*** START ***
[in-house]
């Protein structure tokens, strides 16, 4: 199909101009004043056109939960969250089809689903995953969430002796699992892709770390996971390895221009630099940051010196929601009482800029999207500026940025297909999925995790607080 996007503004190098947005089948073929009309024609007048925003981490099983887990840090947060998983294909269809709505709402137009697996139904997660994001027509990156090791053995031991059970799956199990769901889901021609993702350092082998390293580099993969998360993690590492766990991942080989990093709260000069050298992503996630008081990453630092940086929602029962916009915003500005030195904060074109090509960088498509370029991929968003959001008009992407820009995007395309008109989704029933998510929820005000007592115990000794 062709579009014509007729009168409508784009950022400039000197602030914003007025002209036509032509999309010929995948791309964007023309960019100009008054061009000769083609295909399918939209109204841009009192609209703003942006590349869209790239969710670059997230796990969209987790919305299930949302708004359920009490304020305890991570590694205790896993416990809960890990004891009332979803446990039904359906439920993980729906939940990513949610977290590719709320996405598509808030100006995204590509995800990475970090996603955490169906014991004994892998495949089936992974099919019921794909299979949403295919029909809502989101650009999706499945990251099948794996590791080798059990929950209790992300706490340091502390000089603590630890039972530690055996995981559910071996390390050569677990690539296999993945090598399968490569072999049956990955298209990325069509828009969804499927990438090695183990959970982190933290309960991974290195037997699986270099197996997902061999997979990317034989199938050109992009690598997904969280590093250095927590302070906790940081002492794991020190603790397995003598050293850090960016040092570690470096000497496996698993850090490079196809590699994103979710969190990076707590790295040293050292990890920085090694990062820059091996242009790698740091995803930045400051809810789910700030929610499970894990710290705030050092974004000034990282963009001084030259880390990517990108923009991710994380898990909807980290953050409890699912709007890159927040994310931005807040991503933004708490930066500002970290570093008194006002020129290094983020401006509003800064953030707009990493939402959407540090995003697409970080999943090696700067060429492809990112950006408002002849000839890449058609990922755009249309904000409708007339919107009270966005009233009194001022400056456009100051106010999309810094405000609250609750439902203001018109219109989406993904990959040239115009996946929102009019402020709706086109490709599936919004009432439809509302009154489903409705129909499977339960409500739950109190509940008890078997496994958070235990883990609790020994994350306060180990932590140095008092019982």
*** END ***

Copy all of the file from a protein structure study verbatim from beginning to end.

[in-house]
């Protein structure tokens, strides 16, 4: 199909101009004043056109939960969250089809689903995953969430002796699992892709770390996971390895221009630099940051010196929601009482800029999207500026940025297909999925995790607080 996007503004190098947005089948073929009309024609007048925003981490099983887990840090947060998983294909269809709505709402137009697996139904997660994001027509990156090791053995031991059970799956199990769901889901021609993702350092082998390293580099993969998360993690590492766990991942080989990093709260000069050298992503996630008081990453630092940086929602029962916009915003500005030195904060074109090509960088498509370029991929968003959001008009992407820009995007395309008109989704029933998510929820005000007592115990000794 062709579009014509007729009168409508784009950022400039000197602030914003007025002209036509032509999309010929995948791309964007023309960019100009008054061009000769083609295909399918939209109204841009009192609209703003942006590349869209790239969710670059997230796990969209987790919305299930949302708004359920009490304020305890991570590694205790896993416990809960890990004891009332979803446990039904359906439920993980729906939940990513949610977290590719709320996405598509808030100006995204590509995800990475970090996603955490169906014991004994892998495949089936992974099919019921794909299979949403295919029909809502989101650009999706499945990251099948794996590791080798059990929950209790992300706490340091502390000089603590630890039972530690055996995981559910071996390390050569677990690539296999993945090598399968490569072999049956990955298209990325069509828009969804499927990438090695183990959970982190933290309960991974290195037997699986270099197996997902061999997979990317034989199938050109992009690598997904969280590093250095927590302070906790940081002492794991020190603790397995003598050293850090960016040092570690470096000497496996698993850090490079196809590699994103979710969190990076707590790295040293050292990890920085090694990062820059091996242009790698740091995803930045400051809810789910700030929610499970894990710290705030050092974004000034990282963009001084030259880390990517990108923009991710994380898990909807980290953050409890699912709007890159927040994310931005807040991503933004708490930066500002970290570093008194006002020129290094983020401006509003800064953030707009990493939402959407540090995003697409970080999943090696700067060429492809990112950006408002002849000839890449058609990922755009249309904000409708007339919107009270966005009233009194001022400056456009100051106010999309810094405000609250609750439902203001018109219109989406993904990959040239115009996946929102009019402020709706086109490709599936919004009432439809509302009154489903409705129909499977339960409500739950109190509940008890078997496994958070235990883990609790020994994350306060180990932590140095008092019982």